The Turks know what is going on. “The reason why Turkey has tenaciously pushed for this safe zone plan today is not only to relieve itself of the burden of some of the 1.9 million Syrian refugees now calling Turkey home, but also to prevent the establishment of a Syrian Kurdistan along its border with the PYD’s further expansion to the west of the Euphrates River, a move that would unite the three cantons of Rojava,” according to Selin NASİ, in an article entitled Conquering Aleppo by Hurriyet News.
It is no coincidence that we are now witnessing a media bombardment about what is going on in Aleppo, designed to secure exactly this safe zone, allegedly for humanitarian reasons.
A safe zone would in effect give Turkey a big say in the composition of a new, friendly Kurdish state which controlled all the oil transport routes and reduced the sovereignty of both Iraq and Syria. The fly in the ointment of this plan is the Syrian Kurds, who will never accept such terms. The more of them Turkey can massacre during this intervention, the more this serves the purposes of the Iraqi Kurds and their new state, whether they call it a Kurdish homeland or not.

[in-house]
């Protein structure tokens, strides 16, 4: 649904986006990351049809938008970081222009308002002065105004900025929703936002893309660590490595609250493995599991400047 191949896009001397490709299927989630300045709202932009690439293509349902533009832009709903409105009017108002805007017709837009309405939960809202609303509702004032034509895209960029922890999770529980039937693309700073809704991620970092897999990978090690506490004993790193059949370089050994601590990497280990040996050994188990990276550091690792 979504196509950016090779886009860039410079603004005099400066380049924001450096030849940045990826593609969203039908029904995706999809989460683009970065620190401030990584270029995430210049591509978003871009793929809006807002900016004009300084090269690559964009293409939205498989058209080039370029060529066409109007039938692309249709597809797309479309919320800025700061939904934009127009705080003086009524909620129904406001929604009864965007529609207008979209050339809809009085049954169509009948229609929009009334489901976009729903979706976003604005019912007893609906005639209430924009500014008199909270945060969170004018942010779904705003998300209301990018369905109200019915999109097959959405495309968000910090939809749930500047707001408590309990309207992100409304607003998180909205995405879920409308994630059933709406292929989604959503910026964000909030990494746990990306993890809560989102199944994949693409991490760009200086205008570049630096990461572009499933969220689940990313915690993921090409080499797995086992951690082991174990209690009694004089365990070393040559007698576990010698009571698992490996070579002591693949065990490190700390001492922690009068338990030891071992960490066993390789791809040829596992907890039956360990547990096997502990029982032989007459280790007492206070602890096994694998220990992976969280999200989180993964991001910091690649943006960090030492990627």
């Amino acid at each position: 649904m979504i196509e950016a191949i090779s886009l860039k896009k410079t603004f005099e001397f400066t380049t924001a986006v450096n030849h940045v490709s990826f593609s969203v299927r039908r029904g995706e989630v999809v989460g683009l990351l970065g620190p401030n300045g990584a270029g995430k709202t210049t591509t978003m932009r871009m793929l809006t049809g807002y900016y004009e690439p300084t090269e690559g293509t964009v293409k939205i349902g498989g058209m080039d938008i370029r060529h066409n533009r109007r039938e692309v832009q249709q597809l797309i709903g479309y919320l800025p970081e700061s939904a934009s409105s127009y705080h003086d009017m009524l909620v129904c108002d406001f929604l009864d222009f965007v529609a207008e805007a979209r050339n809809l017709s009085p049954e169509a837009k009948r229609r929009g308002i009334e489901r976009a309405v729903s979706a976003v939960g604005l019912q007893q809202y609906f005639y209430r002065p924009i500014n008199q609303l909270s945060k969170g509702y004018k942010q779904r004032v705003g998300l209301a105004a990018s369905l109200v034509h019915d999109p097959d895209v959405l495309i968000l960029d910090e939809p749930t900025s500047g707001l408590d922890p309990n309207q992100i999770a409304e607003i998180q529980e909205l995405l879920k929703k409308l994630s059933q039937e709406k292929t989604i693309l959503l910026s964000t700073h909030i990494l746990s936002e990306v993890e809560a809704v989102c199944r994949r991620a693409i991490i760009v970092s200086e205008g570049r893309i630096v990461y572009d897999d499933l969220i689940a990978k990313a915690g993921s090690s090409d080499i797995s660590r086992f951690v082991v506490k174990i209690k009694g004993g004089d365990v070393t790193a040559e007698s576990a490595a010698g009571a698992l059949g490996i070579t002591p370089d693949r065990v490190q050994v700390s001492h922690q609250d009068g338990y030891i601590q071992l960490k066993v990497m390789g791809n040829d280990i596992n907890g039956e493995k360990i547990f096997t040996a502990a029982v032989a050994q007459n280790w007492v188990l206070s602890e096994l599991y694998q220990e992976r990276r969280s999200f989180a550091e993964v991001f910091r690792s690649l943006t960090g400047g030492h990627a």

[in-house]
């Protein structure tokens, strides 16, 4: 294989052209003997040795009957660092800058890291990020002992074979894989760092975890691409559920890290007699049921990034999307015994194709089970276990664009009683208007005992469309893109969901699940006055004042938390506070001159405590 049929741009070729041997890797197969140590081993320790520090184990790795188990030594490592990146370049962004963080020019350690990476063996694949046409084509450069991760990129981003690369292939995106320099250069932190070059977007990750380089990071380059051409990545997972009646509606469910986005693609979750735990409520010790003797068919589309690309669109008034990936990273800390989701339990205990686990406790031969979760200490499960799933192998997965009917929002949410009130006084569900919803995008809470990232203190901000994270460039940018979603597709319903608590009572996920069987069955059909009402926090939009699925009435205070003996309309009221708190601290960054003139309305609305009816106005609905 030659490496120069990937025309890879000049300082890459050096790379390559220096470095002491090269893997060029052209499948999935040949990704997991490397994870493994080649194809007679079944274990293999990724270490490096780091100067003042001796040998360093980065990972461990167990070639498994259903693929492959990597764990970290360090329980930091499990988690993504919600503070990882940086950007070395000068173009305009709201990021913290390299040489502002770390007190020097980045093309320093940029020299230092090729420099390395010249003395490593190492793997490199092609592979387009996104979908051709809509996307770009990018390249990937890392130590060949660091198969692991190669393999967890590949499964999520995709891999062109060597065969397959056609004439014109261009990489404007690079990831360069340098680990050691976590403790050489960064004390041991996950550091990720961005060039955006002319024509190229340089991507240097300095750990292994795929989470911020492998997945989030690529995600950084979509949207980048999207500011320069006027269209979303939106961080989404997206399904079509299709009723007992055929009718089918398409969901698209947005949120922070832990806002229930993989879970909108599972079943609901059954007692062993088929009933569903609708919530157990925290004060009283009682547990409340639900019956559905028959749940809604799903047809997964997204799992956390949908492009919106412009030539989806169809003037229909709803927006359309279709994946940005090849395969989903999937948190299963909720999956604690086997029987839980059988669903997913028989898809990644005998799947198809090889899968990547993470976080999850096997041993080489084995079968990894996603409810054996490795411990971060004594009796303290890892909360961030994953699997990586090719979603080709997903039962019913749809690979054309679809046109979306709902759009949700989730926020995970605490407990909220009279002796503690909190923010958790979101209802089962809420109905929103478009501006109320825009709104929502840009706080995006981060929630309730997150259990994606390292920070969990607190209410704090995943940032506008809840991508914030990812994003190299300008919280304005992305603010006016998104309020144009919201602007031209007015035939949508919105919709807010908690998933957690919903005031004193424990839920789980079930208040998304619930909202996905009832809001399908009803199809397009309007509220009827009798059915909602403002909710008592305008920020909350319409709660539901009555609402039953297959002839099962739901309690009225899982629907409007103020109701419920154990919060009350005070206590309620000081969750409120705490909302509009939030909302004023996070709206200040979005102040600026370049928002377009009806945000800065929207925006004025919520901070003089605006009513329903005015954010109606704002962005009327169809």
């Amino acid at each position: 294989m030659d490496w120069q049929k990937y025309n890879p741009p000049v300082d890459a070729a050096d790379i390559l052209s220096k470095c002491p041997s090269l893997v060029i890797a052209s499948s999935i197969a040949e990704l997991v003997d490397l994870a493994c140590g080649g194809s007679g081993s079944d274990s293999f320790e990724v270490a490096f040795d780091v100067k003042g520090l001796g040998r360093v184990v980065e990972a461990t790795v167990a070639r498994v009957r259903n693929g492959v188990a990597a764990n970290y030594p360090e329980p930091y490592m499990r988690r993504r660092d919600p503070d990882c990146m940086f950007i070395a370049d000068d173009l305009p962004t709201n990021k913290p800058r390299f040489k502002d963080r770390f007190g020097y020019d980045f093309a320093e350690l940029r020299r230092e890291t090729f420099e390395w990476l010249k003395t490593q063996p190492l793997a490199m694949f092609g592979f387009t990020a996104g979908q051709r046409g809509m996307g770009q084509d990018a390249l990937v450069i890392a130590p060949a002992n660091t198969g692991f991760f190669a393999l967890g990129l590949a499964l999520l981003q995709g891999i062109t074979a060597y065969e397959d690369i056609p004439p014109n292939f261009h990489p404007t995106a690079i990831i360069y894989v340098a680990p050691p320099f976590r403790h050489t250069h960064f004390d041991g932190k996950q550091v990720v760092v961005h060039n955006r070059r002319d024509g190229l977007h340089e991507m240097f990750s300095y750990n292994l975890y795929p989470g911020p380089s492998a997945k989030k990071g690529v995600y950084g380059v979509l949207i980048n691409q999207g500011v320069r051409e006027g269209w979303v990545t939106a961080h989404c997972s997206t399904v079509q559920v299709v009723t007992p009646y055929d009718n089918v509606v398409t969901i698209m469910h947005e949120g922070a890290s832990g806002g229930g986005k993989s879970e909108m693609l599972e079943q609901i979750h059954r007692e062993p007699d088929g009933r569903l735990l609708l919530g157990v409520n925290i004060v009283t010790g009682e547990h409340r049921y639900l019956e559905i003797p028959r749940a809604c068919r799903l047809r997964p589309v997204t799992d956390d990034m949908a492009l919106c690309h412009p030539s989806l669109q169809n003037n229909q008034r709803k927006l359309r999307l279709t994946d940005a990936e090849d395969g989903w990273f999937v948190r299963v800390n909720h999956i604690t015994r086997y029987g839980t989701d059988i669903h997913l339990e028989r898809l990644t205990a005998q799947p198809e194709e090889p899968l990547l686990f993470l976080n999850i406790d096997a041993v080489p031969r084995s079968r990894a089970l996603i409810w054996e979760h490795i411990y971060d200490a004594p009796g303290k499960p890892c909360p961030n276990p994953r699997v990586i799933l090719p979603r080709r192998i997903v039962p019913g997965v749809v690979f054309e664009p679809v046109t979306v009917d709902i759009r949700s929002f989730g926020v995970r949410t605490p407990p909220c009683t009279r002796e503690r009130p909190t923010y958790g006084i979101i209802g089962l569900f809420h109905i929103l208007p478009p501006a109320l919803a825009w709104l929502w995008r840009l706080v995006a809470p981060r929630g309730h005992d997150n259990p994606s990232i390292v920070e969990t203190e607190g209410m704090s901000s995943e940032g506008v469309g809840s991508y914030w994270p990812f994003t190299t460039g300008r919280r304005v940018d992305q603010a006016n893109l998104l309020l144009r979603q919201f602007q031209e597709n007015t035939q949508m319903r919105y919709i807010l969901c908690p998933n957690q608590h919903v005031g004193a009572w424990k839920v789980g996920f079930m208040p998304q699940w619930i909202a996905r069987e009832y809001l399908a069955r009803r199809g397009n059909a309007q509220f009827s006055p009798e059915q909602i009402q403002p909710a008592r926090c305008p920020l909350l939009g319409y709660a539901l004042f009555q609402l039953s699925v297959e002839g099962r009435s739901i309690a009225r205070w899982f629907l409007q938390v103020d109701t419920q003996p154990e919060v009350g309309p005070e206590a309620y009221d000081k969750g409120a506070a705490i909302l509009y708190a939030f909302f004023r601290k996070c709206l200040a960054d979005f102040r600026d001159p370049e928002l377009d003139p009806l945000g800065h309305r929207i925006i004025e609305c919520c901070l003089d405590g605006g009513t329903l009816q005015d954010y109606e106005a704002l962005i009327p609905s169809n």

Too clever by half
Turkey has everything to gain from this illegal intervention. It repairs relations with the US by helping it fulfill its plan and, at the same time, does not compromise its new friendship with Russia, as it is merely fighting terrorists, not the Syrian government which Russia supports.